Who are the Behavioral Economists and What Do They Say?
Tinbergen Institute Discussion Paper No. 2007-020/1
51 Pages Posted: 22 Feb 2007
Date Written: February 2007
The most important financial source for behavioral economics is the Russell Sage Foundation (RSF). The most prominent behavioral economists among the RSF's twenty-six member Behavioral Economics Roundtable (BER) are Kahneman, Tversky, Thaler, Camerer, Loewenstein, Rabin, and Laibson. The theoretical core of behavioral economics made up of the work of these seven researchers is positioned in opposition to Adam Smith/Hayek type of economics, as exemplified by experimental economists Vernon Smith and Plott; and what is referred to as 'mainstream' or 'traditional' economics, meaning the neoclassical economics that roughly builds on Samuelson. On the basis of an overview of the work of these seven behavioral economists, a theoretical division can be observed within behavioral economics. The first branch considers human decision-making to be a problem of exogenous uncertainty, which can be analyzed with decision theory. It employs traditional economics as a normative benchmark and favors a normative-descriptive(-prescriptive) distinction for economics. The second branch considers human decision-making to be a problem of strategic interaction, in which the uncertainty is endogenous. Its main tool is game theory. It rejects traditional economics both positively and normatively.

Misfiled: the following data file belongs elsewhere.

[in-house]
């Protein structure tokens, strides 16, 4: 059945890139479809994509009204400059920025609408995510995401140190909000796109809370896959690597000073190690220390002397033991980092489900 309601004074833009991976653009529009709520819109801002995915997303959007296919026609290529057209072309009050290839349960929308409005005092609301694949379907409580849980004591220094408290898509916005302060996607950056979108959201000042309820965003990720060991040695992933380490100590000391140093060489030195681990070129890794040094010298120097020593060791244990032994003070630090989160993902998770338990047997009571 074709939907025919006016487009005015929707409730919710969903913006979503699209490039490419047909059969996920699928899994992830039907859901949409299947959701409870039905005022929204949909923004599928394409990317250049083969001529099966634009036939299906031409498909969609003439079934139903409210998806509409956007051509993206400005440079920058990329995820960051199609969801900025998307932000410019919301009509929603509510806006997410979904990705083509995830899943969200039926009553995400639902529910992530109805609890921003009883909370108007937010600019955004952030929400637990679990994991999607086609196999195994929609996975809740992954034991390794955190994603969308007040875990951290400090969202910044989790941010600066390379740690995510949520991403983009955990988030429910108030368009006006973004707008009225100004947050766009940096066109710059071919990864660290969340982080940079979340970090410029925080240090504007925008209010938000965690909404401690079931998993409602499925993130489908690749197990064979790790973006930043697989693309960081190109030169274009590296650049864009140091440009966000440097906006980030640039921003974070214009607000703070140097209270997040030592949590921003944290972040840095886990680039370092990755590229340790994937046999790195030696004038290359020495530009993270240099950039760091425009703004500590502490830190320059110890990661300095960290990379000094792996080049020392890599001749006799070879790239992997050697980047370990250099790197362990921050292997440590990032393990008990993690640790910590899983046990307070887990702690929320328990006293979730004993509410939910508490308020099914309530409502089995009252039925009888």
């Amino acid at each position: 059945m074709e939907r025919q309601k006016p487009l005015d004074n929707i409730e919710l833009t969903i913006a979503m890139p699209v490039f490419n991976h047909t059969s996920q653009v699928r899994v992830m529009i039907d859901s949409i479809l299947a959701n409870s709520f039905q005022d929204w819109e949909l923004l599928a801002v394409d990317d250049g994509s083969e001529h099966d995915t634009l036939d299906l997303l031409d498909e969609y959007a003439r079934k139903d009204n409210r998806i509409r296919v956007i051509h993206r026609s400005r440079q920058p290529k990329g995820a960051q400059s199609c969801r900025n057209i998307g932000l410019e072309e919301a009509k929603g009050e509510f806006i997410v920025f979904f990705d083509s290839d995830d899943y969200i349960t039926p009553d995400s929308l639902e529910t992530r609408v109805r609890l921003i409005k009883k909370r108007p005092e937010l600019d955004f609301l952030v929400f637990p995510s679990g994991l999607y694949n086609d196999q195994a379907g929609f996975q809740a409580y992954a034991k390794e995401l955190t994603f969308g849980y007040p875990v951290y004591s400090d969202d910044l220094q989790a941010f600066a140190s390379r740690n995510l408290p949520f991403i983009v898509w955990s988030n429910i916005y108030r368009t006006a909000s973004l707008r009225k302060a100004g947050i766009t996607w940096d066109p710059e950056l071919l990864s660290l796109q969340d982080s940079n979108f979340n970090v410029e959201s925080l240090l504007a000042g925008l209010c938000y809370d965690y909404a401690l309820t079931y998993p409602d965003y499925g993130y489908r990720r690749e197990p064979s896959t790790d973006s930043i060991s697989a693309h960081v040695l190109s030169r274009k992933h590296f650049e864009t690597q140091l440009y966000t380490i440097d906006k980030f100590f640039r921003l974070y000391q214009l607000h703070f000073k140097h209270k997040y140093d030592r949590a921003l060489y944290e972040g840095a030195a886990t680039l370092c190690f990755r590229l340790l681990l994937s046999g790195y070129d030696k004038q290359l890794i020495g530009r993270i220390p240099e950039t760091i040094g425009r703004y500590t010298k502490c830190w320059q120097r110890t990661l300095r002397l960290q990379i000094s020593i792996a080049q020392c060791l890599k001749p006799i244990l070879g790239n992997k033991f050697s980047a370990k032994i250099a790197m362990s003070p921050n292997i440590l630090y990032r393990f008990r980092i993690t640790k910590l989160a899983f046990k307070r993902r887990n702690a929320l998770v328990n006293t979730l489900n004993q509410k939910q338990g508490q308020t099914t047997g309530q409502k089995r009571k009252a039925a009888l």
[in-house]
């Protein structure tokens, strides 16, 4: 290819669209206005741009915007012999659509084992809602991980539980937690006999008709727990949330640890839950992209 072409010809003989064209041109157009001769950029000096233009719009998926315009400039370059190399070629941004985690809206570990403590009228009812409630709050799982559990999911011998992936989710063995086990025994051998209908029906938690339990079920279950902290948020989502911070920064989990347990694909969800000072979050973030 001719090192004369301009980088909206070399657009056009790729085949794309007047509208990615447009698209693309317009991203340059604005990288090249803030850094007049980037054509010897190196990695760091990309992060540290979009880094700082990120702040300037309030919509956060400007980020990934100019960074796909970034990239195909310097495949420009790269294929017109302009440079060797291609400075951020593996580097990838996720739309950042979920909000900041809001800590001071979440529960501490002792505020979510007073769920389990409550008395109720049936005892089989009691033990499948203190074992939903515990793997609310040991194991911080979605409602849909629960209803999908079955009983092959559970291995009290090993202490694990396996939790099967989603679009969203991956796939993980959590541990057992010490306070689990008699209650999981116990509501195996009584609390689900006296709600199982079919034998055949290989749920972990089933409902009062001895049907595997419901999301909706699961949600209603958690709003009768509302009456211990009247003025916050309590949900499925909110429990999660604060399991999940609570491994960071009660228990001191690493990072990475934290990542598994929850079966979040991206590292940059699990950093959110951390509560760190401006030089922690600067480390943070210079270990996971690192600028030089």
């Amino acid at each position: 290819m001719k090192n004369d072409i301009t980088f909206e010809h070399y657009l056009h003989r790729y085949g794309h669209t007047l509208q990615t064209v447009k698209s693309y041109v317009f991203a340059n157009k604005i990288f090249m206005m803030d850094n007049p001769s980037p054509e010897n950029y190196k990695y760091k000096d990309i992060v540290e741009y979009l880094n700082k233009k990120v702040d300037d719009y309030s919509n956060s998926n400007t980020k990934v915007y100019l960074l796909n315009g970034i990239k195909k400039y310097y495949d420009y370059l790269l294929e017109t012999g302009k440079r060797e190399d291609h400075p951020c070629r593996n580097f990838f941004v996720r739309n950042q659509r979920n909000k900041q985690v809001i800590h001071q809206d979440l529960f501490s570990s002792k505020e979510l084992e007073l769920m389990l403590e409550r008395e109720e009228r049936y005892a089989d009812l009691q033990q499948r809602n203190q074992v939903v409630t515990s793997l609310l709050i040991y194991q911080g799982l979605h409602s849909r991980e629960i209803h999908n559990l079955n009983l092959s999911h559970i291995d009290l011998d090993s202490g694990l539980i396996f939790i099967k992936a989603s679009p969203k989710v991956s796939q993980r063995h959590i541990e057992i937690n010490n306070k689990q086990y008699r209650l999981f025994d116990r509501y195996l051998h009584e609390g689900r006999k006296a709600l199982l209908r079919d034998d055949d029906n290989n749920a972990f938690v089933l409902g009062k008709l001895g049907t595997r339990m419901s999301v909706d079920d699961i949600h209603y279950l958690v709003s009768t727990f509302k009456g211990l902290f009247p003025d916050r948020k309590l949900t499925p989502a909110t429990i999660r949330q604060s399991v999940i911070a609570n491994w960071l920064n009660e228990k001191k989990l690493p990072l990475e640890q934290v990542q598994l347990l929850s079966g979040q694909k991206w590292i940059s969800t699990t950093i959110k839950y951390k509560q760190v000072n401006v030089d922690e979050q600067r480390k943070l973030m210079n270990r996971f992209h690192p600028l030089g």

Keywords: Behavioral economics, Russell Sage Foundation, experimental economics, Kahneman, Tversky, Thaler, Laibson, Loewenstein, Rabin, Camerer
JEL Classification: A12, B21, B31, D0
Suggested Citation: Suggested Citation